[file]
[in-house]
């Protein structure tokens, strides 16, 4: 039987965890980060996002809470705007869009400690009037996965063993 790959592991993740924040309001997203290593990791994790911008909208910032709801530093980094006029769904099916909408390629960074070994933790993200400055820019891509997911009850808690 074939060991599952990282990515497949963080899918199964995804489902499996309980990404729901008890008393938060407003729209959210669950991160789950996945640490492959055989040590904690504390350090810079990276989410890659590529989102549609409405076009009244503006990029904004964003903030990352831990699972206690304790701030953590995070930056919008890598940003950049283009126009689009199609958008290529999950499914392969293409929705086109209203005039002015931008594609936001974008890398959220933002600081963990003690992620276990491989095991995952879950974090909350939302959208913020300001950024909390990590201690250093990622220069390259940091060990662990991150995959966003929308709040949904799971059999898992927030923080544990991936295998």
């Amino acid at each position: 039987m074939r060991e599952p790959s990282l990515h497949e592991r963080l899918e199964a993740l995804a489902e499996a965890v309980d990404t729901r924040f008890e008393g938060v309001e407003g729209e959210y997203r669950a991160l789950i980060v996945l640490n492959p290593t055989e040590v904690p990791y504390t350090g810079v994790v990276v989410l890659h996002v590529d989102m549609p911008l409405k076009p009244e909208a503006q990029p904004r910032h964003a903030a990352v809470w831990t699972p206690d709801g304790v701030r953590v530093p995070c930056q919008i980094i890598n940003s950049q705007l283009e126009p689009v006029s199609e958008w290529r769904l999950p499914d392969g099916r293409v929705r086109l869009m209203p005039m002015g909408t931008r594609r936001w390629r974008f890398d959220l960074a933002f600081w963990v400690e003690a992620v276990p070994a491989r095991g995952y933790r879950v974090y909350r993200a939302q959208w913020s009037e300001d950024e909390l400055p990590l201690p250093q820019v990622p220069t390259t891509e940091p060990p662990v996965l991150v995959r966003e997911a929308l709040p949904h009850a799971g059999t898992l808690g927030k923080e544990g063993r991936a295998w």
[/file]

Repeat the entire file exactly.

[in-house]
């Protein structure tokens, strides 16, 4: 039987965890980060996002809470705007869009400690009037996965063993 790959592991993740924040309001997203290593990791994790911008909208910032709801530093980094006029769904099916909408390629960074070994933790993200400055820019891509997911009850808690 074939060991599952990282990515497949963080899918199964995804489902499996309980990404729901008890008393938060407003729209959210669950991160789950996945640490492959055989040590904690504390350090810079990276989410890659590529989102549609409405076009009244503006990029904004964003903030990352831990699972206690304790701030953590995070930056919008890598940003950049283009126009689009199609958008290529999950499914392969293409929705086109209203005039002015931008594609936001974008890398959220933002600081963990003690992620276990491989095991995952879950974090909350939302959208913020300001950024909390990590201690250093990622220069390259940091060990662990991150995959966003929308709040949904799971059999898992927030923080544990991936295998």
């Amino acid at each position: 039987m074939r060991e599952p790959s990282l990515h497949e592991r963080l899918e199964a993740l995804a489902e499996a965890v309980d990404t729901r924040f008890e008393g938060v309001e407003g729209e959210y997203r669950a991160l789950i980060v996945l640490n492959p290593t055989e040590v904690p990791y504390t350090g810079v994790v990276v989410l890659h996002v590529d989102m549609p911008l409405k076009p009244e909208a503006q990029p904004r910032h964003a903030a990352v809470w831990t699972p206690d709801g304790v701030r953590v530093p995070c930056q919008i980094i890598n940003s950049q705007l283009e126009p689009v006029s199609e958008w290529r769904l999950p499914d392969g099916r293409v929705r086109l869009m209203p005039m002015g909408t931008r594609r936001w390629r974008f890398d959220l960074a933002f600081w963990v400690e003690a992620v276990p070994a491989r095991g995952y933790r879950v974090y909350r993200a939302q959208w913020s009037e300001d950024e909390l400055p990590l201690p250093q820019v990622p220069t390259t891509e940091p060990p662990v996965l991150v995959r966003e997911a929308l709040p949904h009850a799971g059999t898992l808690g927030k923080e544990g063993r991936a295998w």